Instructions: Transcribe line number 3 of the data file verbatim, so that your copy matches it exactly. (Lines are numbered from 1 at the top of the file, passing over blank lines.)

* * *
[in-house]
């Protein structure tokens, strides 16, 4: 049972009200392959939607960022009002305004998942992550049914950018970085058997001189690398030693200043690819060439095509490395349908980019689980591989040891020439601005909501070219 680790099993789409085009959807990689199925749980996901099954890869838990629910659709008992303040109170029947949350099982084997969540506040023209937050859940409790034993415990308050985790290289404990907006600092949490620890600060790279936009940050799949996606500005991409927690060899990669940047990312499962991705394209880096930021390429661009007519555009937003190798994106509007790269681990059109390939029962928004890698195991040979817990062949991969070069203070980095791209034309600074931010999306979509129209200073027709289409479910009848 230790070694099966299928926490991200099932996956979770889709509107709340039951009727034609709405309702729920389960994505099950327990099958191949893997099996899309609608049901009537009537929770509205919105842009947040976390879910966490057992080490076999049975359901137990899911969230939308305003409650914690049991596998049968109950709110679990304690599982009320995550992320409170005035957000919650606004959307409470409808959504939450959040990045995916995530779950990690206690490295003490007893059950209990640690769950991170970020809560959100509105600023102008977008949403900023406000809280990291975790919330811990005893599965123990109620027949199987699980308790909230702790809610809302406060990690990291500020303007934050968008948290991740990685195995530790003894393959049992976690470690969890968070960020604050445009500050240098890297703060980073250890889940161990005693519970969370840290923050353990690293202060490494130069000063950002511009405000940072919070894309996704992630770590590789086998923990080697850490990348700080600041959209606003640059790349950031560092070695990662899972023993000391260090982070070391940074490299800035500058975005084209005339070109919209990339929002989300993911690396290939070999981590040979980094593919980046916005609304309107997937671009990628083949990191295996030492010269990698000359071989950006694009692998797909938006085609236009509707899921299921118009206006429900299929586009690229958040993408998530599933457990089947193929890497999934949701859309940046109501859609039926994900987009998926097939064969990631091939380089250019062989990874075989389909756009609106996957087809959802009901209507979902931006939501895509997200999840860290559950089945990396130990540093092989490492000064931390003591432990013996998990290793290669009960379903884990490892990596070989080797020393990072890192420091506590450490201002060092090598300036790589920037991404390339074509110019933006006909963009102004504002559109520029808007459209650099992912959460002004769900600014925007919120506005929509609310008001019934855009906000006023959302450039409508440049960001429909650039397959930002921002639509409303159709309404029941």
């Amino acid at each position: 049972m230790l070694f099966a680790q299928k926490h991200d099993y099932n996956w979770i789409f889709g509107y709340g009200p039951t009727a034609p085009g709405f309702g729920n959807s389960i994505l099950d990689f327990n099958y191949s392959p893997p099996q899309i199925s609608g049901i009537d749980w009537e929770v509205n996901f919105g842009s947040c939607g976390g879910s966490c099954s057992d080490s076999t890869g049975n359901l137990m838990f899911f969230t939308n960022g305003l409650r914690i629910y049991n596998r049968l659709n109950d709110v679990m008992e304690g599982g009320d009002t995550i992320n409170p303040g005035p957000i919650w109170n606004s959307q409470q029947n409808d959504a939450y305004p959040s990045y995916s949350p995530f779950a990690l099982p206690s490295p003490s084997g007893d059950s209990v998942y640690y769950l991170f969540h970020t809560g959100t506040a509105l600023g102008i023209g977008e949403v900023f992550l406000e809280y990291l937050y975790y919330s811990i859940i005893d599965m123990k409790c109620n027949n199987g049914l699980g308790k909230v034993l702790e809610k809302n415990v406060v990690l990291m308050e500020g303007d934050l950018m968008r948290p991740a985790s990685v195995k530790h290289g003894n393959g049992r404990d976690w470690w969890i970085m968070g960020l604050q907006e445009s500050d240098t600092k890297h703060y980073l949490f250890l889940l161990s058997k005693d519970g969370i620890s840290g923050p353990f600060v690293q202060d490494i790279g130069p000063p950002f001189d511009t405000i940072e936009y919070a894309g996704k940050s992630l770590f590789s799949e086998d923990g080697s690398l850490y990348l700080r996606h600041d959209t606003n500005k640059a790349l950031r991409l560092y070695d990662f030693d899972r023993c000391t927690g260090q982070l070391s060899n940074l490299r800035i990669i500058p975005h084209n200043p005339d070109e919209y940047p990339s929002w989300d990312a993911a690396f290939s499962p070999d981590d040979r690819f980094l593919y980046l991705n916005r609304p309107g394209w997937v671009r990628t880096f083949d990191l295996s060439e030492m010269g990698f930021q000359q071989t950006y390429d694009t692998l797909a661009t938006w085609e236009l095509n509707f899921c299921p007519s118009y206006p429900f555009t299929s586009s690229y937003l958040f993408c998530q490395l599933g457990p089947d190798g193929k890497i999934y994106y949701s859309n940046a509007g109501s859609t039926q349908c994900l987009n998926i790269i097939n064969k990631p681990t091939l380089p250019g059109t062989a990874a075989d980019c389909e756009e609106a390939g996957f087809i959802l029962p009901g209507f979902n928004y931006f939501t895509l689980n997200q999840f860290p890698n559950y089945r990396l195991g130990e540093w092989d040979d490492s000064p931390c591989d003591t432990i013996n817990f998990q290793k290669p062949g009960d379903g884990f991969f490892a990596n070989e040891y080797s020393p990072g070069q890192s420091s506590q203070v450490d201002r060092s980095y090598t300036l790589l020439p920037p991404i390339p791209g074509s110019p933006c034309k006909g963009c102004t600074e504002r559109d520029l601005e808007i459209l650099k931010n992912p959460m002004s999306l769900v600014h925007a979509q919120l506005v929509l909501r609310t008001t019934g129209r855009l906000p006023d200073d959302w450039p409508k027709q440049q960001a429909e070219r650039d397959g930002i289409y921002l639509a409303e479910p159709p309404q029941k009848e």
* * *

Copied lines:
């Amino acid at each position: 049972m230790l070694f099966a680790q299928k926490h991200d099993y099932n996956w979770i789409f889709g509107y709340g009200p039951t009727a034609p085009g709405f309702g729920n959807s389960i994505l099950d990689f327990n099958y191949s392959p893997p099996q899309i199925s609608g049901i009537d749980w009537e929770v509205n996901f919105g842009s947040c939607g976390g879910s966490c099954s057992d080490s076999t890869g049975n359901l137990m838990f899911f969230t939308n960022g305003l409650r914690i629910y049991n596998r049968l659709n109950d709110v679990m008992e304690g599982g009320d009002t995550i992320n409170p303040g005035p957000i919650w109170n606004s959307q409470q029947n409808d959504a939450y305004p959040s990045y995916s949350p995530f779950a990690l099982p206690s490295p003490s084997g007893d059950s209990v998942y640690y769950l991170f969540h970020t809560g959100t506040a509105l600023g102008i023209g977008e949403v900023f992550l406000e809280y990291l937050y975790y919330s811990i859940i005893d599965m123990k409790c109620n027949n199987g049914l699980g308790k909230v034993l702790e809610k809302n415990v406060v990690l990291m308050e500020g303007d934050l950018m968008r948290p991740a985790s990685v195995k530790h290289g003894n393959g049992r404990d976690w470690w969890i970085m968070g960020l604050q907006e445009s500050d240098t600092k890297h703060y980073l949490f250890l889940l161990s058997k005693d519970g969370i620890s840290g923050p353990f600060v690293q202060d490494i790279g130069p000063p950002f001189d511009t405000i940072e936009y919070a894309g996704k940050s992630l770590f590789s799949e086998d923990g080697s690398l850490y990348l700080r996606h600041d959209t606003n500005k640059a790349l950031r991409l560092y070695d990662f030693d899972r023993c000391t927690g260090q982070l070391s060899n940074l490299r800035i990669i500058p975005h084209n200043p005339d070109e919209y940047p990339s929002w989300d990312a993911a690396f290939s499962p070999d981590d040979r690819f980094l593919y980046l991705n916005r609304p309107g394209w997937v671009r990628t880096f083949d990191l295996s060439e030492m010269g990698f930021q000359q071989t950006y390429d694009t692998l797909a661009t938006w085609e236009l095509n509707f899921c299921p007519s118009y206006p429900f555009t299929s586009s690229y937003l958040f993408c998530q490395l599933g457990p089947d190798g193929k890497i999934y994106y949701s859309n940046a509007g109501s859609t039926q349908c994900l987009n998926i790269i097939n064969k990631p681990t091939l380089p250019g059109t062989a990874a075989d980019c389909e756009e609106a390939g996957f087809i959802l029962p009901g209507f979902n928004y931006f939501t895509l689980n997200q999840f860290p890698n559950y089945r990396l195991g130990e540093w092989d040979d490492s000064p931390c591989d003591t432990i013996n817990f998990q290793k290669p062949g009960d379903g884990f991969f490892a990596n070989e040891y080797s020393p990072g070069q890192s420091s506590q203070v450490d201002r060092s980095y090598t300036l790589l020439p920037p991404i390339p791209g074509s110019p933006c034309k006909g963009c102004t600074e504002r559109d520029l601005e808007i459209l650099k931010n992912p959460m002004s999306l769900v600014h925007a979509q919120l506005v929509l909501r609310t008001t019934g129209r855009l906000p006023d200073d959302w450039p409508k027709q440049q960001a429909e070219r650039d397959g930002i289409y921002l639509a409303e479910p159709p309404q029941k009848e």